Google Book Search Hearing Delayed Again
Google and the authors and publishers with which it is trying to settle a five-year copyright feud on Nov. 9 asked the judge hearing the case for another delay so that they can make the deal more palatable for the Department of Justice.
Google, the Authors Guild and the Association of American Publishers asked New York District Court Judge Denny Chin to delay filing a revised version of their Google Book Search agreement until Nov. 13, according to a letter sent to Chin by the parties' attorneys. The revision is intended to address antitrust concerns the DOJ has regarding the deal.
Google Book Search is the search engine's $125 million agreement with authors and publishers to scan millions of books online and license them to readers for fees. Several parties, including Amazon.com, Microsoft and Yahoo, have opposed the settlement.
The case was supposed to be settled Oct. 7, but the authors and publishers in October asked Chin for an extension so they could make changes that would make the deal more acceptable to the DOJ, which objected to the settlement as violating class action, copyright and antitrust law.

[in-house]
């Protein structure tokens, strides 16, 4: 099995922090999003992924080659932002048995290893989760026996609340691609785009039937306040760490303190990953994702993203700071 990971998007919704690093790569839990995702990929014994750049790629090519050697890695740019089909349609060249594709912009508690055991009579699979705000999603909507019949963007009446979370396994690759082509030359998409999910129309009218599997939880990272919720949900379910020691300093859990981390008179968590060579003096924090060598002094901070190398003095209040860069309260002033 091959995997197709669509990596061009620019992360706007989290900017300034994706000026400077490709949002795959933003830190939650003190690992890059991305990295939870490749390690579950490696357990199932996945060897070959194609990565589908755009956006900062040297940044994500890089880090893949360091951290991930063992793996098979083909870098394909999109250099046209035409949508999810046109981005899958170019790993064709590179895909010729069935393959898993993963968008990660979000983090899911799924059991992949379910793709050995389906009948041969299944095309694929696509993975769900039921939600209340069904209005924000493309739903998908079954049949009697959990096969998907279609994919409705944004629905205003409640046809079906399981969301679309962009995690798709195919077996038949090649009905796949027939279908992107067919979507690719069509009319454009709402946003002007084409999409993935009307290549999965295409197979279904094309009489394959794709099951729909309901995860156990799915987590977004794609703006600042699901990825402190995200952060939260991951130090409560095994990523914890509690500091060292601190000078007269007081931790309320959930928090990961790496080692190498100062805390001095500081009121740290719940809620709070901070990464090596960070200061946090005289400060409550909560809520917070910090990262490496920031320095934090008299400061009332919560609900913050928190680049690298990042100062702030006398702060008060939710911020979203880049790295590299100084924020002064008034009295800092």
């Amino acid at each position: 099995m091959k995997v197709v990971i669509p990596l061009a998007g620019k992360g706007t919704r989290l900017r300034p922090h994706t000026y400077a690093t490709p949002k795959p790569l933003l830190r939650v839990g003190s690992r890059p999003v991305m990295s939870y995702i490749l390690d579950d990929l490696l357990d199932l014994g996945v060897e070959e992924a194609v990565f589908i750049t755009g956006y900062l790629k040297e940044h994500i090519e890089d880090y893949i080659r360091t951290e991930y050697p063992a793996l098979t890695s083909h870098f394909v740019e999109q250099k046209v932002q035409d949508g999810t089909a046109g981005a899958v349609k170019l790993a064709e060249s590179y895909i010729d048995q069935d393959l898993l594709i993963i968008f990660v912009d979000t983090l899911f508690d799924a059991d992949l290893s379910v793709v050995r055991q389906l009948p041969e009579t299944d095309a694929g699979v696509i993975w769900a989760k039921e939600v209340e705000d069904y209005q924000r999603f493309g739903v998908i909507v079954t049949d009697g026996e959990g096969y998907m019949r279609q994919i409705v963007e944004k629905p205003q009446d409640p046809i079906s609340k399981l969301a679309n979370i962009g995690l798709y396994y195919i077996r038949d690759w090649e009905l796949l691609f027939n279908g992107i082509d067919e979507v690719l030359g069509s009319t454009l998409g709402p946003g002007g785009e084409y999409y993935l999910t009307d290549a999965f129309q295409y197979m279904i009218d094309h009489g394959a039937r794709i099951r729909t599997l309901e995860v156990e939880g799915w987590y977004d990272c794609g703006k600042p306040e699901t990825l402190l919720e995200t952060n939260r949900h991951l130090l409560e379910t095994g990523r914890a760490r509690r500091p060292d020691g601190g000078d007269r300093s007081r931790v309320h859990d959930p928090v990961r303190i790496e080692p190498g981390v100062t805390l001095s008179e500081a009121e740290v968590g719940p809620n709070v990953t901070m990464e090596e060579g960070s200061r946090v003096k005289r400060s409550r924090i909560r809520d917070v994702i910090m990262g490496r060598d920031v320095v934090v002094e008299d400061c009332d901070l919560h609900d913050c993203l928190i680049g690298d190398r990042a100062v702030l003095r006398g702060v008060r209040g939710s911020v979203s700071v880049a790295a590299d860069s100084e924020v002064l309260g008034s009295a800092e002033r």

Chin granted the extension (after postponing the settlement hearing) and asked the parties to file a motion for preliminary approval of the amended deal by Nov. 9, with the plan being to hold a hearing in late December or early January.
The parties agreed, but now it seems they have taken Chin up on his request that they inform him if they needed more time. According to the letter, a copy of which Google sent to eWEEK:
"On behalf of the parties, I write to advise the court that the plaintiffs expect to file their motion seeking preliminary approval of the amended settlement agreement by no later than this Friday, Nov. 13 2009."
Attorney Michael Boni, who has served as lead counsel in Authors Guild, et al. versus Google Inc., said the parties in the settlement have met with the DOJ since the Oct. 7 hearing, including as recently as Nov. 6.
What this latest delay means for a December or January date for the hearing is unclear.